These first few families are thought to have emigrated from central Europe sometime between 1837 and 1843. For ten years, in ever-increasing numbers, the congregation observed religious rites in a series of rented rooms and homes. Their names and occupations provide insight into their identities: Peter Spitz, a cloth cap manufacturer; Bernard Fox, a hotel keeper; Charles Heinemann, a peddler; Jacob Norton, a furrier. (Spitz, Fox, and members of the Heinemann and Norton families are interred at Ohabei Shalom Cemetery.)
Spitz Family Monument
Obtaining proper burial space was more important to the congregation than building a house of worship. The group set about this critical task in a petition to the city in April, 1844, when they requested 100 square feet for its exclusive use in a corner of what is now known as the Bennington Street Burying Ground. The petition was denied for unknown reasons. Undeterred, the congregation purchased a 10,000 square foot site nearby at the corner of Byron and Homer Streets for $200. The synagogue members, now numbering 40, were willing to pay the sizeable sum of $5 each toward procuring this land. The City of Boston formally approved its use as a Jewish cemetery in October, 1844. The hillside land was hardly desirable for burial purposes, but it was affordable and offered permanence to a group whose existence felt anything but secure.
Broken Tree Trunk monument
Most of the earlier grave markers are tall and narrow, as they had been in Eastern Europe. They feature common Jewish funerary motifs such as hands of blessing (the traditional symbol of a Cohen, or descendant of the ancient priests of Israel), hand-held ewers (the symbol of a Levite, servant of the priests), the felled tree of life (chaim), and the menorah. Hand-carved Hebrew inscriptions appear on the front of many of the older markers, with English text, when included, appearing on the reverse.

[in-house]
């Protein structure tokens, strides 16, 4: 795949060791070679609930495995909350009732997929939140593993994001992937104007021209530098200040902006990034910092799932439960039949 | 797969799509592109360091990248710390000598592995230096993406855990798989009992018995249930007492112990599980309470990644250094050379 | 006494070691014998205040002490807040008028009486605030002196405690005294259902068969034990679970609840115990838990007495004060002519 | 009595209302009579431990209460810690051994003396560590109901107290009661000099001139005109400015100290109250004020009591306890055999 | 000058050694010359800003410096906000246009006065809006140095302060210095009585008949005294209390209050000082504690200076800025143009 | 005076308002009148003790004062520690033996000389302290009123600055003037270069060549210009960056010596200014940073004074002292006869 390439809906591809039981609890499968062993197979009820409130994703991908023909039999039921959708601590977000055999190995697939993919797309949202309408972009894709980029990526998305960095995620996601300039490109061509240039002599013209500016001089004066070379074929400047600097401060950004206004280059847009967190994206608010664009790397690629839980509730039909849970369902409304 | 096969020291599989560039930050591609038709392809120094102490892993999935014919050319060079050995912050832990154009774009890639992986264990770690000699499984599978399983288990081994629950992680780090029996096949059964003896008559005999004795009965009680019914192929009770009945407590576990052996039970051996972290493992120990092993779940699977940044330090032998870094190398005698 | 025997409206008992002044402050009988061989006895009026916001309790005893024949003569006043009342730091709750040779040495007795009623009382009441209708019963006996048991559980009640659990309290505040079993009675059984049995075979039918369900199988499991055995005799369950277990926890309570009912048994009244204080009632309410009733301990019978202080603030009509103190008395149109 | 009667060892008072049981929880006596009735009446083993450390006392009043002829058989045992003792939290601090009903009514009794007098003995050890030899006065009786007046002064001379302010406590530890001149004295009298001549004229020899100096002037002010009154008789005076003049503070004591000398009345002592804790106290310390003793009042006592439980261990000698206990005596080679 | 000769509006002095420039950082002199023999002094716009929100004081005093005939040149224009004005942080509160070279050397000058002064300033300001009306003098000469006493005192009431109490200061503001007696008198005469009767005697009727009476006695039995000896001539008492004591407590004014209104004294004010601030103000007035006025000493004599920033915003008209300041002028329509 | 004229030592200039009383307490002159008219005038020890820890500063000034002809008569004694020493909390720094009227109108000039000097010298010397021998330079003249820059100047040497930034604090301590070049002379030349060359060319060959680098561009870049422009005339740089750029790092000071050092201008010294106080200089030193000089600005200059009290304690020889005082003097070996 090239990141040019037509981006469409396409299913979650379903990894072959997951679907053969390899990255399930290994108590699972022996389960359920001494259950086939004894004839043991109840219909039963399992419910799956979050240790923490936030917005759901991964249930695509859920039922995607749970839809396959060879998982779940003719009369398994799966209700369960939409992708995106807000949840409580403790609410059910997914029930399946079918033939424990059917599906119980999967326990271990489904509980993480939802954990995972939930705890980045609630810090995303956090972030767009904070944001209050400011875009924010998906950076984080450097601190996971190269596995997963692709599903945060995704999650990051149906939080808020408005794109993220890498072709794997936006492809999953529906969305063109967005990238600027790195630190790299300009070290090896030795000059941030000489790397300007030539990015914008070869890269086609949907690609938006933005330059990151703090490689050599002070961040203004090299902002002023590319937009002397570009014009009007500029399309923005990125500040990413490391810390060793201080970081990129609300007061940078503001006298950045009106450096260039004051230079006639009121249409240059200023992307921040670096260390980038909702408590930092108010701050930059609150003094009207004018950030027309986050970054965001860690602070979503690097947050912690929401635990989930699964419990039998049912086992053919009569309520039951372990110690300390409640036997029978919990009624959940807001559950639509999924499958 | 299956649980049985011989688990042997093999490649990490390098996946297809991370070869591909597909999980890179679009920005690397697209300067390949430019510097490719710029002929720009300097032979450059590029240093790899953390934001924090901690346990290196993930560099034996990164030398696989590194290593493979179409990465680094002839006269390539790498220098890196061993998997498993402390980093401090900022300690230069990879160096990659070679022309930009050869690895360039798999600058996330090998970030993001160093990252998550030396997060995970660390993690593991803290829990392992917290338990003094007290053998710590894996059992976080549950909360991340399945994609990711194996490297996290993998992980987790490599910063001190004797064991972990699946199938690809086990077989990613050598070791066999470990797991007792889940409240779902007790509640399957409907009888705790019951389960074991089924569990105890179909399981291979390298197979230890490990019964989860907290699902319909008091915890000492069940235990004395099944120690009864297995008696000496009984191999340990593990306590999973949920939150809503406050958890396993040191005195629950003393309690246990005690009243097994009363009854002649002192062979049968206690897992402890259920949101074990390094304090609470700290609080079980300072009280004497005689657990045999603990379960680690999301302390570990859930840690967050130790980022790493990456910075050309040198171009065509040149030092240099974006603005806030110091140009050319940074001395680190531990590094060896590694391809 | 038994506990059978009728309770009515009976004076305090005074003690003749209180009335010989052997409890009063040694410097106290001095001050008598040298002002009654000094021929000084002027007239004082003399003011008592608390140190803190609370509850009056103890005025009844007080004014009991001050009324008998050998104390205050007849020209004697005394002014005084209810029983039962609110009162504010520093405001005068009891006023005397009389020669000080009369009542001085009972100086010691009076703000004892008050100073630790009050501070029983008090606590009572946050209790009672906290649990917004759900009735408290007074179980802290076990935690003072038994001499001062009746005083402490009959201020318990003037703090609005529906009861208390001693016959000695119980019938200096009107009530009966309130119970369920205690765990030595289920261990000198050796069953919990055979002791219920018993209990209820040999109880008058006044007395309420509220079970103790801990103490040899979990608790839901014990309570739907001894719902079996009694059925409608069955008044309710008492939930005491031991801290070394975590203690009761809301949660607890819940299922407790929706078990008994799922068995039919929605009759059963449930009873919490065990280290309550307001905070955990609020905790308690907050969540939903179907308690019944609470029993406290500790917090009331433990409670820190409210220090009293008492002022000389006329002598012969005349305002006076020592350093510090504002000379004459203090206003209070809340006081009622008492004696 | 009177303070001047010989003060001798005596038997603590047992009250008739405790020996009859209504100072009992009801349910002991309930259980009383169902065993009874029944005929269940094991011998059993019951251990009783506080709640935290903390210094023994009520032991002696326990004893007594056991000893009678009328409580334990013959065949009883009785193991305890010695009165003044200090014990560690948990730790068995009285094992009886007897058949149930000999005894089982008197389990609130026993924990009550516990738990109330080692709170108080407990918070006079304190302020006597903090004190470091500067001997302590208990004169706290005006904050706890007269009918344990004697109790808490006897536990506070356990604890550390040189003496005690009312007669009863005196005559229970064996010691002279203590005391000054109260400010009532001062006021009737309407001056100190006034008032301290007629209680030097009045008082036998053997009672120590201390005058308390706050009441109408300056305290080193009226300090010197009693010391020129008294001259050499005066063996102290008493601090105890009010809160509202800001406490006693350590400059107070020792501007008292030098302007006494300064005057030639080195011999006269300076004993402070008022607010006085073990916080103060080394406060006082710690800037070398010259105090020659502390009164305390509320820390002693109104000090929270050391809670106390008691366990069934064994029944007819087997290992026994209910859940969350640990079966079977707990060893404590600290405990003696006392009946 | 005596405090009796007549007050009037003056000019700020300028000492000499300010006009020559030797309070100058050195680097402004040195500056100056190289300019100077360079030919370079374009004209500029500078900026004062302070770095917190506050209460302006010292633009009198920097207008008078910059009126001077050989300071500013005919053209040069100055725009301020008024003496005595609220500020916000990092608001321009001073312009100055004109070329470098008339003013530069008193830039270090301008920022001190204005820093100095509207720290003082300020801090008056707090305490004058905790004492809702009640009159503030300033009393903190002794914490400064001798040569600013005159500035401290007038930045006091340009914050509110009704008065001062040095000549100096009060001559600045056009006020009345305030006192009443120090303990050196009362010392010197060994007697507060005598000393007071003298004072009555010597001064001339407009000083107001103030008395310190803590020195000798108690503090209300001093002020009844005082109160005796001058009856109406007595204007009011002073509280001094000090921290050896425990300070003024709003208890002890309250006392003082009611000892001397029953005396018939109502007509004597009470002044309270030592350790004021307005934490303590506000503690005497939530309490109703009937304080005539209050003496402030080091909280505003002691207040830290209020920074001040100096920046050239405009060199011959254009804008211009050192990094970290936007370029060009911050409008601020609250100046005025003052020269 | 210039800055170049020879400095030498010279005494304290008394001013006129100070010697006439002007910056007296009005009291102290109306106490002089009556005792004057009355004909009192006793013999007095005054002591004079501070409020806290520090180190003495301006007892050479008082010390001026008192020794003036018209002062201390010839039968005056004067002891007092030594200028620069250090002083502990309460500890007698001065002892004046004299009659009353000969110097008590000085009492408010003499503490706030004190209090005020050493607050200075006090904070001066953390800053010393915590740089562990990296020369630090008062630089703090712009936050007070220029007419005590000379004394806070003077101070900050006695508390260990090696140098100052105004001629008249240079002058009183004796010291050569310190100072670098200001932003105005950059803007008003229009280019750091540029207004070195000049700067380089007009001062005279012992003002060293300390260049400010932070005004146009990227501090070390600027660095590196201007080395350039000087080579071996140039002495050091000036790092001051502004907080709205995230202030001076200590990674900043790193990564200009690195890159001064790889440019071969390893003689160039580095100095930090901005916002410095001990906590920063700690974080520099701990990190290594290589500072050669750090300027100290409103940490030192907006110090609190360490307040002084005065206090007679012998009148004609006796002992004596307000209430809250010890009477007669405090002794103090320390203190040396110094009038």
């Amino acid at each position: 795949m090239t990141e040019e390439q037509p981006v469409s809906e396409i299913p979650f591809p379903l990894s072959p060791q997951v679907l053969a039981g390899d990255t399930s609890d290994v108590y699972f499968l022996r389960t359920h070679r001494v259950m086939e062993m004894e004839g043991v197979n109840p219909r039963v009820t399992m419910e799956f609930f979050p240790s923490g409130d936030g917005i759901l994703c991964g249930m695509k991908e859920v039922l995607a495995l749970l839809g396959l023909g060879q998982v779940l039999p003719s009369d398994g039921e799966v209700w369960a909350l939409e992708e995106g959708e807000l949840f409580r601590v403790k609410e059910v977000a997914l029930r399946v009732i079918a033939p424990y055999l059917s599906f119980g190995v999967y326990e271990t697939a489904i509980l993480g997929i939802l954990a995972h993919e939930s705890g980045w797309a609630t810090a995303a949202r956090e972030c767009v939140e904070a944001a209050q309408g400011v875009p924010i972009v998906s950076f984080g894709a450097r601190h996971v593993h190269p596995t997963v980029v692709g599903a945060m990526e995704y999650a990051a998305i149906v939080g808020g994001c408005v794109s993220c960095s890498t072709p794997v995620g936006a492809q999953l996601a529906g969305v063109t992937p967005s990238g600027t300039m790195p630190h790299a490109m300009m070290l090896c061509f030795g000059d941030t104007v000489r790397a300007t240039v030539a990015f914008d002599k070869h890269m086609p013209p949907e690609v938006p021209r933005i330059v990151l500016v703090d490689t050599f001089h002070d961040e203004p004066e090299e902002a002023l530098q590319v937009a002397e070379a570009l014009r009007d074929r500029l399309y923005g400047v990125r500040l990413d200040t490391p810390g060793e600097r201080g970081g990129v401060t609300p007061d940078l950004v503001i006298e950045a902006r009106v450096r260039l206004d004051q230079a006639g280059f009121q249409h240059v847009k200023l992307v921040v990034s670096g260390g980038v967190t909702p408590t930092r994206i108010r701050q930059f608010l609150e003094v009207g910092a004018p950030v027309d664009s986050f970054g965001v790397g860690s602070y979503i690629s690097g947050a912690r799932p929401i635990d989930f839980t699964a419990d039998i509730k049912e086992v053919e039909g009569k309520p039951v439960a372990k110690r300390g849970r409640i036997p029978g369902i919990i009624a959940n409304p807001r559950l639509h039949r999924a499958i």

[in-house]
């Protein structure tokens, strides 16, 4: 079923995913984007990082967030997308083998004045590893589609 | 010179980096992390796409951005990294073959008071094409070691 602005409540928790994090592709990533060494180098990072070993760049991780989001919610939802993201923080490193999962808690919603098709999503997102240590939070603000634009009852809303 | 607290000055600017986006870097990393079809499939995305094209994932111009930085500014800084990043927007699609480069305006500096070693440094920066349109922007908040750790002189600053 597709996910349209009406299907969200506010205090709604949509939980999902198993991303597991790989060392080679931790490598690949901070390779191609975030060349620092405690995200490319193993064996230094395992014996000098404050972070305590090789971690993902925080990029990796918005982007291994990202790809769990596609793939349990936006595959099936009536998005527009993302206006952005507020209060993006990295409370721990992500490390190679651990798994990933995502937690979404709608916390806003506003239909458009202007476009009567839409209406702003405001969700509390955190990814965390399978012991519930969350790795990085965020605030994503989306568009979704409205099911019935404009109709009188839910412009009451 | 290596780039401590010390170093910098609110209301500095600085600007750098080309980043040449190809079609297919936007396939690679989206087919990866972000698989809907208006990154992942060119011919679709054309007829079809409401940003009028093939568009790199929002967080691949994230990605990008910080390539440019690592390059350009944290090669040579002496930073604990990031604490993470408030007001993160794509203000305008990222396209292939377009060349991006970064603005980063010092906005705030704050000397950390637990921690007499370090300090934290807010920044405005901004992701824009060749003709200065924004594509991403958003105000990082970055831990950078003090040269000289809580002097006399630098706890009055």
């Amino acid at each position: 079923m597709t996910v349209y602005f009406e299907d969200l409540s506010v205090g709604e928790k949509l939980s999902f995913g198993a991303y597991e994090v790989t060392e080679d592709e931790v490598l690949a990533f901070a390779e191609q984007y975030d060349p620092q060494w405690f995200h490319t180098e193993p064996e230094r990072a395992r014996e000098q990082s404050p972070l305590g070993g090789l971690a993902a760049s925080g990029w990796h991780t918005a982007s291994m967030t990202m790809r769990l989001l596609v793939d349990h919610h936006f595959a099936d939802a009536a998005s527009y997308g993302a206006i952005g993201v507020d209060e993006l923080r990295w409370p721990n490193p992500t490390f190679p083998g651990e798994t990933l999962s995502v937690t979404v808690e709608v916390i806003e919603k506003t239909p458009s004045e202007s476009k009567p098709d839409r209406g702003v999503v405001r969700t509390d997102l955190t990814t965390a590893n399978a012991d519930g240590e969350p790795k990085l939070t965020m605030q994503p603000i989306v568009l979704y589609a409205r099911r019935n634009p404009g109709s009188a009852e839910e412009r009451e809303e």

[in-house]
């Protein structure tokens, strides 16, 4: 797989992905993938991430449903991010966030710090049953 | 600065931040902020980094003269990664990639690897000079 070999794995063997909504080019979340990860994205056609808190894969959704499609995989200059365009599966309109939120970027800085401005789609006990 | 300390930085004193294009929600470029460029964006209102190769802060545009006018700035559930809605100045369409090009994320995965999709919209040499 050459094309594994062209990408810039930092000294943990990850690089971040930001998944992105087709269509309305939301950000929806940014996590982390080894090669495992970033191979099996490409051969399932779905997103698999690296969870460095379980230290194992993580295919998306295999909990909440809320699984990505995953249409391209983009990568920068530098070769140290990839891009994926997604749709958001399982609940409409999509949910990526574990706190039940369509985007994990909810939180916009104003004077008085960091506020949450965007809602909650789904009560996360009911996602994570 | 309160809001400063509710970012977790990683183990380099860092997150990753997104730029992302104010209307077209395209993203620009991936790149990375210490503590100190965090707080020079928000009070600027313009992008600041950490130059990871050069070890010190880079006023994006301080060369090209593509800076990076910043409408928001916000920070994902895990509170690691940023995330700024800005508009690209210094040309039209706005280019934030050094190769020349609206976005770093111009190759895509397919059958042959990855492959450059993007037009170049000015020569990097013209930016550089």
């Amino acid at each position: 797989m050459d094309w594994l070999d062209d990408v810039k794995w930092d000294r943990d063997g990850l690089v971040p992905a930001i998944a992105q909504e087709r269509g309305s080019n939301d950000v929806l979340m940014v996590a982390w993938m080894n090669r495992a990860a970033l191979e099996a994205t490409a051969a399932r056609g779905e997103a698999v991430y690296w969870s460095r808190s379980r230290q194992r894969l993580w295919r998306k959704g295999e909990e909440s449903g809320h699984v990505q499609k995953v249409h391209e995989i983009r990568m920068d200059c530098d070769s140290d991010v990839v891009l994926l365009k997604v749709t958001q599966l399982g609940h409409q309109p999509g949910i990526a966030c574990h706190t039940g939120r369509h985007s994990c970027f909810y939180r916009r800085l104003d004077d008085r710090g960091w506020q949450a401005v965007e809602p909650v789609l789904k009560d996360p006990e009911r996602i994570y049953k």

Neatly manicured grounds at Ohabei Shalom Cemetery
The markers in later sections tend to be more classically Victorian in style, reflecting the Jewish community's assimilation of American funerary taste. Indeed, some markers display typically Christian iconography such as sheaves of wheat. There are also many classical motifs such as obelisks, columns and urns.
The traditional iconography of the earlier 19th century headstones is absent from the large family monuments. The common forms for family monuments include obelisks, broken columns, pedestals with draped urns, and arks. These are designs that speak to the Classical and Romantic aesthetic traditions as well as to the improving economic status of the families who commissioned them. Significantly, inscriptions in these late 19th century areas of the Cemetery emphasize English, with Hebrew characters, when included, consigned to the rear of the monument or below the English epitaph.
Ohabei Shalom Cemetery in Summer
Twentieth century family monuments occupy most of the remaining portions of the Cemetery. These are typically of polished granite, with simple carving and inscriptions. Most inscriptions are in English and consist of the surname only. Ornamentation is rare and limited to simplified Stars of David or stylized vegetative borders.
The design, architecture and monuments of Ohabei Shalom Cemetery document the attempt of Boston's first Jewish congregation to straddle its own religious identity and contemporary fashions of the dominant Anglo-Saxon culture.